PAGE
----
Mothers’ Pre-Pregnancy Obesity Linked to Lower Test Scores in Children

Every expectant mother knows that taking care of her unborn baby means taking care of herself while she’s pregnant, but a new study suggests that the condition of a woman’s body before she gets pregnant could have a significant effect on the child’s cognitive development later down the road.

Researchers at Ohio State University published a report this week that linked obesity of women before they get pregnant to lower reading and math scores on standardized tests for their children between the ages of 5 and 7. Rika Tanda, lead author of the study, said the differences in test scores may seem small but that they’re more significant than they look. The research suggests the effects of pre-pregnancy obesity are equivalent to a seven-year decrease in the mother’s education and a lower family income, two other factors that have been known to negatively affect a child’s cognitive function.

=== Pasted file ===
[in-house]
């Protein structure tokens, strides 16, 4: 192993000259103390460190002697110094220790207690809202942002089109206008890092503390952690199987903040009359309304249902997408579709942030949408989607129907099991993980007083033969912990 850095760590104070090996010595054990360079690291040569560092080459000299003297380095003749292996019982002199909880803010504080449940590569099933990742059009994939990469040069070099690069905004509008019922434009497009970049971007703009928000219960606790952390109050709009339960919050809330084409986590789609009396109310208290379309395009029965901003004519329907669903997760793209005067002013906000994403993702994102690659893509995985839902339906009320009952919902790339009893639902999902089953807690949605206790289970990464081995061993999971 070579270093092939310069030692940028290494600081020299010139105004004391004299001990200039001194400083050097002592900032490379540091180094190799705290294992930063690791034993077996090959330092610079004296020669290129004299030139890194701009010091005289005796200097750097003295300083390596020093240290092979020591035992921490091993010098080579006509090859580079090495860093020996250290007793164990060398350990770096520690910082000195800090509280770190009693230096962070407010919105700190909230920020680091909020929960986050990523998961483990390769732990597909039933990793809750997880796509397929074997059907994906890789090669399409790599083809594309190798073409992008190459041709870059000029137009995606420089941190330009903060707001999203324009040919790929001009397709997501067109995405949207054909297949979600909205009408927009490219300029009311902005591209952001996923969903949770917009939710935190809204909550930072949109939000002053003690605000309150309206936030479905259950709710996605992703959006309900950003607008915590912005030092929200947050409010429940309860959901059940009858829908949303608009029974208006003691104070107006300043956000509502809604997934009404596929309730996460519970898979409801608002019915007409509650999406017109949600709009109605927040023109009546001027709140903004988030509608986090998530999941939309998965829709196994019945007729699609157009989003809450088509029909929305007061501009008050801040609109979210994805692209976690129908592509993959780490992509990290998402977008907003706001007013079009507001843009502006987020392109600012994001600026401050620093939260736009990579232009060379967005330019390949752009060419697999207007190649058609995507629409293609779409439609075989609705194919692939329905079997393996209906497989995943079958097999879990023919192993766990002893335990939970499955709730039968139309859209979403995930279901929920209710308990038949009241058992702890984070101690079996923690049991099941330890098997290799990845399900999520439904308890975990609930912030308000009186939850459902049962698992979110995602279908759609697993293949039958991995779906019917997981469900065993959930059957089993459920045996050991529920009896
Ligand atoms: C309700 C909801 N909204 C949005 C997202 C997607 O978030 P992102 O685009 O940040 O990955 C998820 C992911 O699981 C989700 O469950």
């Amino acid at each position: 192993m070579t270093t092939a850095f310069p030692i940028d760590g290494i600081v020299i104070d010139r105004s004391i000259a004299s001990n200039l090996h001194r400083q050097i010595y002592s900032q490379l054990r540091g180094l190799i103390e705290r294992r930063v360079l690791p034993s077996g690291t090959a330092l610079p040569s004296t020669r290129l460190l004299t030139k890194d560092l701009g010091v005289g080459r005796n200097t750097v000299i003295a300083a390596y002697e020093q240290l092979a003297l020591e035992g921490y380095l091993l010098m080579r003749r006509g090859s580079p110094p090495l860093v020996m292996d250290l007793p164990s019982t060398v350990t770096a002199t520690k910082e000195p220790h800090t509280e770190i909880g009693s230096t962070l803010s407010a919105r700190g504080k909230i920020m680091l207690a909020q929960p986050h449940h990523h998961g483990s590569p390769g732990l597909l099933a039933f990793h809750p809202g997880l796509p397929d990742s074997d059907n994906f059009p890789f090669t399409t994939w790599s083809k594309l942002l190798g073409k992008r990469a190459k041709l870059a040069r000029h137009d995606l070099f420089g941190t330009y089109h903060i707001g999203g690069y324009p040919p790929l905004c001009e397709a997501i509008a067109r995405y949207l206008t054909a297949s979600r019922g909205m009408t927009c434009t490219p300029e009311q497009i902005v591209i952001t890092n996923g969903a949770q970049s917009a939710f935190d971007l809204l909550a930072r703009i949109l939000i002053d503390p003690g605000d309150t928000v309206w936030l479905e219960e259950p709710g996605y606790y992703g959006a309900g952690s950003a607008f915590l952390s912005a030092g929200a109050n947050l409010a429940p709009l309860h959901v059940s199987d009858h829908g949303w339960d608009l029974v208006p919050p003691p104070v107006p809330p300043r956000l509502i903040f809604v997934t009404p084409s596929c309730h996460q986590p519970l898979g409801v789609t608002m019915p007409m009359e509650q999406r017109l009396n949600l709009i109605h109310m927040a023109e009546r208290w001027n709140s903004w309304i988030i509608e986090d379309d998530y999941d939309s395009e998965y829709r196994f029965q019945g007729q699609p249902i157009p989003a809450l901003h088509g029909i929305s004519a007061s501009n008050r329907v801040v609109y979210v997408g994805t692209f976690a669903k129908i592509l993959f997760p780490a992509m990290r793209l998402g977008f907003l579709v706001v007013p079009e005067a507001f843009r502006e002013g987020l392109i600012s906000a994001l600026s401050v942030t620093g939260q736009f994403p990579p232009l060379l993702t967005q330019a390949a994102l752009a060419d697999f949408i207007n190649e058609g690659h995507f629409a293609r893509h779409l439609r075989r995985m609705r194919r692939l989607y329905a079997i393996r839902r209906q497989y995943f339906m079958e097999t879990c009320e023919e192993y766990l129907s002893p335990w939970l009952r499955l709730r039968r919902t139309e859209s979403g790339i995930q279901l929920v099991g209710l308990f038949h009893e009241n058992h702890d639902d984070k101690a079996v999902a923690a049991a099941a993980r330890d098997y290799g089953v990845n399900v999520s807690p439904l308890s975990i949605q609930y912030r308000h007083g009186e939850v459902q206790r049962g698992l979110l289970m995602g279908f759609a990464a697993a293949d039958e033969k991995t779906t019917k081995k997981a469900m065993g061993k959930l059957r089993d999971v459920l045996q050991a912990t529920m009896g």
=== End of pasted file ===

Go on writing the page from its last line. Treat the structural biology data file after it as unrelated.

It’s common knowledge that maintaining a healthy BMI is good for your own sake, but the implications of this new study may cause some women to take their weight even more seriously. Think of it like women who smoke when they’re not pregnant but quit as soon as there’s a baby on board – losing weight might become something mothers-to-be do “for the baby” but that ultimately benefits their own health as well. (Previous research has also suggested that pre-pregnancy obesity can have a negative effect on a fetus’s organs, including the heart, liver, and pancreas, so that’s something to keep in mind as well.)

Losing weight is not easy, but maybe this added incentive will be enough for some women to get serious about shedding those extra pounds. Sounds like a good plan to me.